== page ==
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Updated: Jan 27, 2020

Turmeric Root
Turmeric Root

Latin Name: Curcuma longa

Key Elements: Anti-inflammatory, Antioxidant

Turmeric has been called the “Superstar of Spices” and this herb certainly earns that title.

Related to Ginger, Turmeric is a perennial plant that grows up to five feet high in the tropical regions of Southern Asia, particularly India. With fragrant trumpet-shaped yellow flowers, the root has a distinctive, pleasant earthy taste. Like ginger, it creates a warming sensation when eaten. The dried roots of Turmeric are ground into a deep yellow spice commonly used in curries and other South Asian dishes.

The healing benefits of turmeric have been used for thousands of years but are just starting to be widely known in the US. The active ingredient that has so many remarkable healing qualities is curcumin.

Think of Turmeric as an anti-cancer spice. Besides using it medicinally in a tincture or pill form, try to make it a kitchen staple. In India, the average person eats about a teaspoon per day or 500 mg.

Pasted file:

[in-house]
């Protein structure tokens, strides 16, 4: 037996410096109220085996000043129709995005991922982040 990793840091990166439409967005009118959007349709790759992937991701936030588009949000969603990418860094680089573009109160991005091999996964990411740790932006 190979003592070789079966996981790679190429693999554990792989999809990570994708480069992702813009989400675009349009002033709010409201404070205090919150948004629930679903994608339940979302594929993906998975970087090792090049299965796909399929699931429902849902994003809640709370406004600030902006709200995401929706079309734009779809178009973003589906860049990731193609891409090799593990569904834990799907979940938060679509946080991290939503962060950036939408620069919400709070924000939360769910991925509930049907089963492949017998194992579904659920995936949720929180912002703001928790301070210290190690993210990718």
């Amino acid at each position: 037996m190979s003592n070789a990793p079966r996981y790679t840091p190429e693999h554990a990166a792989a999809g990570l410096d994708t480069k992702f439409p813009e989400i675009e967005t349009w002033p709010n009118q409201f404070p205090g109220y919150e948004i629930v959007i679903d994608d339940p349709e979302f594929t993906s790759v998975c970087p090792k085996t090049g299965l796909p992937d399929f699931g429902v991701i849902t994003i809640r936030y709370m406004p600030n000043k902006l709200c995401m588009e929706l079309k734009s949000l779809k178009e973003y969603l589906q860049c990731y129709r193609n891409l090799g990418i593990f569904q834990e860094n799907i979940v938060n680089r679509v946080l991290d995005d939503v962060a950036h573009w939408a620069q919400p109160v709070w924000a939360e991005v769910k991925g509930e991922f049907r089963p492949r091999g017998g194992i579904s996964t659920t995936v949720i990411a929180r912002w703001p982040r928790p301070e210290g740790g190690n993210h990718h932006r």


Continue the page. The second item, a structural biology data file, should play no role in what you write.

Most of us are familiar with turmeric in its dried, powdered form, but in the East fresh turmeric is widely used. This herb has been found to be more effective than many pharmaceutical drugs, without the side effects!

Commercially it is used in the U.S. as an additive and flavoring for the bright yellow color in mustard, American cheese, color in butter, margarine, canned chicken broth, bread & butter pickles, yellow cake and popcorn.

Cooking with Turmeric

The deep orange color of chopped fresh turmeric root imparts a rich yellow to curries, soups, stews, and rice dishes. It is also used along with chopped garlic and ground white pepper to flavor the delicious turmeric fried fish so popular in Southern Thailand.

Turmeric Powder
Turmeric Powder

10 ways to incorporate this amazing herb into your cooking:
  • Heat oil in a pan, add turmeric, add vegetables and stir fry.

  • Add to meat, poultry and fish. Plus, it is good in stews.

  • Add to fried onions –they work synergistically to protect against cancer.

  • Use in cruciferous vegetables – cabbage, cauliflower, broccoli, kale, Brussels sprouts.

  • Add to egg dishes for taste and color.

  • Add to lentil dishes.

  • Blend it in melted butter and drizzle it over cooked vegetables.